Culture | 10:48 pm | September 12, 2012 | By Payal Marathe

Polinger ’13 talks Independents, success at NYCFringe

“Independents,” which premiered at Yale last fall, has had a successful showing at the New York Fringe Festival.
“Independents,” which premiered at Yale last fall, has had a successful showing at the New York Fringe Festival. Photo by Lee Wexler.

Last year, a group of Yalies got together to produce a new musical. With a book by the late Marina Keegan ’12, lyrics by Mark Sonnenblick ’12 and music by Stephen Feigenbaum ’12 MUS ’13, the play premiered at Yale last fall, took off, and this Spring won a spot at FringeNYC festival.

Now, “Independents” is doing it big in New York, picked by the NYC Fringe festival for its 16th season this August, and just this week was reviewed in the New York Times.

“Independents” follows the lives of a group of young people who sometimes smuggle marijuana and sometimes reenact the 18th century aboard an old ship. “A price will be paid for their fecklessness, of course, and adulthood will prove a harsh awakening,” a New York Times reviewer writes. “But not before we are treated to the ease of Charlie Polinger’s direction and the smooth sailing of Stephen Feigenbaum’s folkish tunes and Mark Sonnenblick’s lyrics, evoking sea chanteys and a life of plunder.”

I sat down with Charlie Polinger ’13, the show’s director, to talk about the the success of “Independents” before it closes its New York run at the end of the month.

Q: How did you fall into directing “Independents”?

A: Marina, Stephen and Mark gathered a team and last summer they contacted me and asked me to direct. We were all friends and I had directed with them before, so I happily agreed. I directed the show at Yale last fall and stayed on over the summer.

Q: What’s special about “Independents,” and why do you think it’s been well-received?

A: I know a lot of musicals feel a little bit old or stale, but this is really unique in that it explores elements that are really specific to our time. The approach of 18th century reenactment is a really interesting way to look into our current generation and issues of inaction, apathy and fear of being alone. I think it’s so well received because it really taps into something fairly present and relevant in a beautiful, poetic and emotional way. People can connect to the characters viscerally. When you watch you’re transported to this place where you can really live with these characters for a while and in getting to know them you experience a lot of things that are relevant in your life. It’s also beautifully written. The music is compelling and unique in that it strays away from more traditional theater music toward more of a folk style.

Q: How has your experience working on “Independents” been different from your past work in theater?

A: It felt like a very professional project. It was very organized from the beginning and everyone in the cast was very interested in theater as an actor. The entire team was very professional and hard working, putting in a ton of hours, rehearsing six days a week all day. We were pushing ourselves really hard. It felt like my full-time day job since it kind of assumed everything in everyone’s life who was working on it.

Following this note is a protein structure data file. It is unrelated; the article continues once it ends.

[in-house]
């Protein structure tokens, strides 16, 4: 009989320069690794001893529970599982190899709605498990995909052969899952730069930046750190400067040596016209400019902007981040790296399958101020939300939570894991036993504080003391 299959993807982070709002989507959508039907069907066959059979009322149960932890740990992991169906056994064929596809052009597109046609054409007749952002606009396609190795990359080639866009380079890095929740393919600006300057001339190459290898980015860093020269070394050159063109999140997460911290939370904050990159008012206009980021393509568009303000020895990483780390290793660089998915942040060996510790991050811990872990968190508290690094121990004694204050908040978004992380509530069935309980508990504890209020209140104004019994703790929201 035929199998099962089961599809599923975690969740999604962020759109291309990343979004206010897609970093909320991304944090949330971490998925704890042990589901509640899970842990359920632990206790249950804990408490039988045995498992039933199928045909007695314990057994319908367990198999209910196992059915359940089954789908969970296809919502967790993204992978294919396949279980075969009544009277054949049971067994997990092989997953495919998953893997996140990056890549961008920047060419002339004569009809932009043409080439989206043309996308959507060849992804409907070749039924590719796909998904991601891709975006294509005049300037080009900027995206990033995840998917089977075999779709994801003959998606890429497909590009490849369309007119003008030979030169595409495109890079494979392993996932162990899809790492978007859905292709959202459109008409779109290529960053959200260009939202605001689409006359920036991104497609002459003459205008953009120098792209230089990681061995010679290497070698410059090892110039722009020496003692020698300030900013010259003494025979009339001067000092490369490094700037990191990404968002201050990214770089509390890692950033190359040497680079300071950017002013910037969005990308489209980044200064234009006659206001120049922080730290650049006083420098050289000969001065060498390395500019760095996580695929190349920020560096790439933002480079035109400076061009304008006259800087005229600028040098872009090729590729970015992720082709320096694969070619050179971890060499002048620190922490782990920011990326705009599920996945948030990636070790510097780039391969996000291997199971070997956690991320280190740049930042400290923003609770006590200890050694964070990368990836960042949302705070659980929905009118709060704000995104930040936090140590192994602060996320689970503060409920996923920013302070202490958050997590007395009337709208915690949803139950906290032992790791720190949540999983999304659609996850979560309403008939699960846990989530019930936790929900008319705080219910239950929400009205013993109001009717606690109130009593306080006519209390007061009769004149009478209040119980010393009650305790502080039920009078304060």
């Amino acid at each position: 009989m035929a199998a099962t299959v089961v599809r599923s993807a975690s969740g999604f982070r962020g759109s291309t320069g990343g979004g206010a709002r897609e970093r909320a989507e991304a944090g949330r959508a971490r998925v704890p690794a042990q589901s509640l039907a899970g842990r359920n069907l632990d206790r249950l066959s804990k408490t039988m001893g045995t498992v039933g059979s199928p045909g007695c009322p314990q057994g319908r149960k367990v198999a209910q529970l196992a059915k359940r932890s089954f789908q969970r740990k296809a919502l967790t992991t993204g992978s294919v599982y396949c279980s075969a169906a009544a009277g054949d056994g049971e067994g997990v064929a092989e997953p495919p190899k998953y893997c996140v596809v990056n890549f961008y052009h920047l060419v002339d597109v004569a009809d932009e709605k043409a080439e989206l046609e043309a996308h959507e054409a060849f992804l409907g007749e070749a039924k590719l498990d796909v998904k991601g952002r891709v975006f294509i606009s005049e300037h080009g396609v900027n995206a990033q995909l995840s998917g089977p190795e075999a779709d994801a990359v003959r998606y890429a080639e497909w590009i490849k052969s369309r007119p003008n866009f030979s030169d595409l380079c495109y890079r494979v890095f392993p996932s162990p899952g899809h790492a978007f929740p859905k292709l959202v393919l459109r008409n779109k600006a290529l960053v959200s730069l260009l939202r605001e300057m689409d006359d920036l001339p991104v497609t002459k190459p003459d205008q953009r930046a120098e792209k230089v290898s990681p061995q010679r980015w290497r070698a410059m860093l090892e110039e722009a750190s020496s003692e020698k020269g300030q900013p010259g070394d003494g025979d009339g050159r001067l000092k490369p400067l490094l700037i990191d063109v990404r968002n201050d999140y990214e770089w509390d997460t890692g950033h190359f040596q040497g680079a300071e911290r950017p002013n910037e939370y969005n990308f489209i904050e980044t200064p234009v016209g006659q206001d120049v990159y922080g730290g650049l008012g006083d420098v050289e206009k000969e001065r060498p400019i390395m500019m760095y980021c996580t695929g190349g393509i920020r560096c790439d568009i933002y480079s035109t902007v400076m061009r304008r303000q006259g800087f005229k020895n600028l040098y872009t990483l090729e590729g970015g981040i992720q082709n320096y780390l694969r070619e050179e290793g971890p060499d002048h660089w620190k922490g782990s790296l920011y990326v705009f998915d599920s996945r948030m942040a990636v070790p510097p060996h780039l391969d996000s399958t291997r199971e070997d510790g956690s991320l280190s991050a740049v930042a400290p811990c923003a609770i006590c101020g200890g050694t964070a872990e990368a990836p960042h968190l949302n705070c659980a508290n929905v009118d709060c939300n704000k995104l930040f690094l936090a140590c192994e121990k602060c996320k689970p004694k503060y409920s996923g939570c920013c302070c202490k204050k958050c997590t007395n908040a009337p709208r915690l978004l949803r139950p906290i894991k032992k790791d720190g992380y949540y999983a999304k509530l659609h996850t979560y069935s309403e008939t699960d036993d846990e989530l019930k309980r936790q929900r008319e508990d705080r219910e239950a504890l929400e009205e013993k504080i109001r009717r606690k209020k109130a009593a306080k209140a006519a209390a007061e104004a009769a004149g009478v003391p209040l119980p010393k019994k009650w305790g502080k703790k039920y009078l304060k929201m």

Q: What does it mean for the show now that it’s been extended to a September run?

A: It means that there’s no longer the competition of the Fringe festival. Now a lot more people will be back in New York who were away over the summer, so there’s more opportunity for people to see the show. That includes people in the industry or associated with the press and also the community of New York in general.

Q: What are your hopes for the show’s future success?

A: Who knows? Now we have greater opportunity to keep exploring this show and seeing it performed. We’re all excited about the momentum it’s gained and how well it’s been received. I’d love to see it work shopped at other places or in original theaters in Boston, D.C. or Chicago. We’re really open because every show follows a different path, but it’d be great to see it in front of an audience somewhere outside of New York.

Q: Why drew you to theater and FringeNYC in the first place?

A: Theater because you get to create a live experience that’s very intimate as opposed to manufactured. A group of people get together to experience something collectively and they see it performed live—there’s something very exciting about that. What’s awesome about FringeNYC is that a lot of the time it’s really hard to get a show produced in New York because there’s a lot of bureaucratic stuff to go through, but Fringe takes open submissions so there are opportunities for young artists or experienced artists trying out something new. In general it’s also an exciting opportunity to see different types of theater and what people are developing because the New York audience can go from show to show to show.

Q: What are your post-graduation plans?

A: I definitely want to continue working in theater, but I don’t totally know. I’ll probably move to New York. There are a ton of Yale graduates in New York and Los Angeles doing theater and film, which provides a talented and supporting community.

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